Tim Daisy on crossing stylistic boundaries

The Chicago-based drummer and composer plays November 5 at Arts + Literature Laboratory.

Photo by Peter Gannushkin.

Photo by Peter Gannushkin.

Tim Daisy straddles the worlds of jazz and experimental music with a scope that verges on bewildering. Since getting his proper start in Chicago’s music scene in the late 1990s, the percussionist has composed, improvised, and collaborated in a way that tends to make genres and techniques melt into each other. His 2016 solo album Relucent, for instance, finds Daisy playing conversational marimba pieces over scuttling crackles of noise generated by radios and turntables—an approach partially inspired by Christian Marclay, who is known among other things for cutting up vinyl records and Frankensteining the pieces from different ones together. His other releases this year include The Halfway There Suite, composed and performed in July to mark Daisy’s 40th birthday. The sextet on Halfway There sounds a bit more like a straightforward jazz outing, but with a slightly tweaked instrumental configuration (clarinet, cello, trumpet, trombone, tenor sax, and drums) and a complex balance of meandering improvisation and catchy, prodding melodic themes. Another release from this year, October Music Vol. 2, consists of seven composed duets, each with a different collaborator, from the lashing distortion of “Radiant” (with guitarist Andrew Clinkman) to the willful abstraction of “Wires And Static” (with experimental musician Aaron Zarzutzki on modular synth and percussion).

Daisy’s better-known collaborations over the years have included Vox Arcana (a trio with clarinetist James Falzone and cellist Fred Lonberg-Holm), drumming with sax/clarinet great Ken Vandermark in The Vandermark Five and other groups, and the abrasive “avant-chamber” group Wrack. His self-run label, Relay Recordings, documents an even more far-flung group of collaborators and interests, and has put out several things on which Daisy isn’t the bandleader or doesn’t play, especially through its New Composers Series, which highlights original work from other experimental composers. One frequent presence on Relay lately has been trumpeter Russ Johnson, who actually lives in Milwaukee but spends a lot of time playing in Chicago. Daisy played on and released Johnson’s latest album, 2014’s Meeting Point, and Johnson plays on October Music Vol. 2 and The Halfway There Suite. The two will join New York-based bassist Max Johnson (no relation to Russ) for a trio show on Saturday, November 5 at Arts + Literature Laboratory.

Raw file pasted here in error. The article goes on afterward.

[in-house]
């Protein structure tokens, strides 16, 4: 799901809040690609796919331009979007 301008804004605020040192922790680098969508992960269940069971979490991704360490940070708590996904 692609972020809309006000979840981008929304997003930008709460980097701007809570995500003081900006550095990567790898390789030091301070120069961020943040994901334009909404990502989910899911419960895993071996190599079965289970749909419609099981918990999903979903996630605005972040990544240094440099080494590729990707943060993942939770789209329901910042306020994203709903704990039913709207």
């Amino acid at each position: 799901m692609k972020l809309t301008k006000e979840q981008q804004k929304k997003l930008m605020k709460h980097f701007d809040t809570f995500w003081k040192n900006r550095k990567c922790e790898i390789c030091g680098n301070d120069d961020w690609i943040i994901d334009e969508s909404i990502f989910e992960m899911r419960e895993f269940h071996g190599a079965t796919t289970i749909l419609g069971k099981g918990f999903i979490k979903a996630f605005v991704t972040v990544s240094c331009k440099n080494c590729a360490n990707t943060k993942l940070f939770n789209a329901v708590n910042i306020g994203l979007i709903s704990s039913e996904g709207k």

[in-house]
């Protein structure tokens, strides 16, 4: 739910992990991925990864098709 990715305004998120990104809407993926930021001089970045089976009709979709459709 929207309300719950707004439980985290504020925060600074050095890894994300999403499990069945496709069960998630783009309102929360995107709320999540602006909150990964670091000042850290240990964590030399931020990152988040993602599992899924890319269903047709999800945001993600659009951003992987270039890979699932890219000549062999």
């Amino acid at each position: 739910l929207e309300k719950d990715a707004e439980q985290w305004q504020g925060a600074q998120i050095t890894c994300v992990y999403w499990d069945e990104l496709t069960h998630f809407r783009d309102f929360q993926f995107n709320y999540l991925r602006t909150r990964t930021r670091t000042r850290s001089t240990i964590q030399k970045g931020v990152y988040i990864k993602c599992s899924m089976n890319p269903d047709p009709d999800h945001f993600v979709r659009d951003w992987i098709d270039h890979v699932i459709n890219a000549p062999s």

Ahead of the show, I wanted to ask Daisy what people could expect from the trio, and hear more about his wide-ranging collaborations and interests. He answered my email while touring Europe with Vandermark over the past couple of weeks. Daisy ended up sharing a lot about his early inspirations as a musician, his tendency to experiment with unusual solo and group configurations, and a recent performance with Dutch vocal artist Jaap Blonk.

Tone Madison: You’ve worked with a broad array of collaborators and drawn on a lot of different traditions and tendencies. What was the starting point for you when you first started playing music seriously—i.e. what kinds of things were you into at that time, what did you want to make—and how did you come to branch out into all these different areas?

Tim Daisy: I would say that my move to Chicago in 1997 was the starting point for me regarding my current work in sound. I had grown up in a musical household in Lake County, Illinois and was surrounded by instruments as a child. (My dad plays drums, and my brother plays guitar.) So, I always played music in the basement of our house. However, I didn't start taking things more seriously until I met a great teacher named Joe Varhula. He taught drums at the College of Lake County in Grayslake, Illinois, which is where I went to school. Joe instilled a sense of discipline into my musical life that was seriously lacking up until then. He introduced me to the marimba, had me work on timpani solos, snare drum etudes—in addition to regular practice on the drum set. He really motivated me to get my shit together!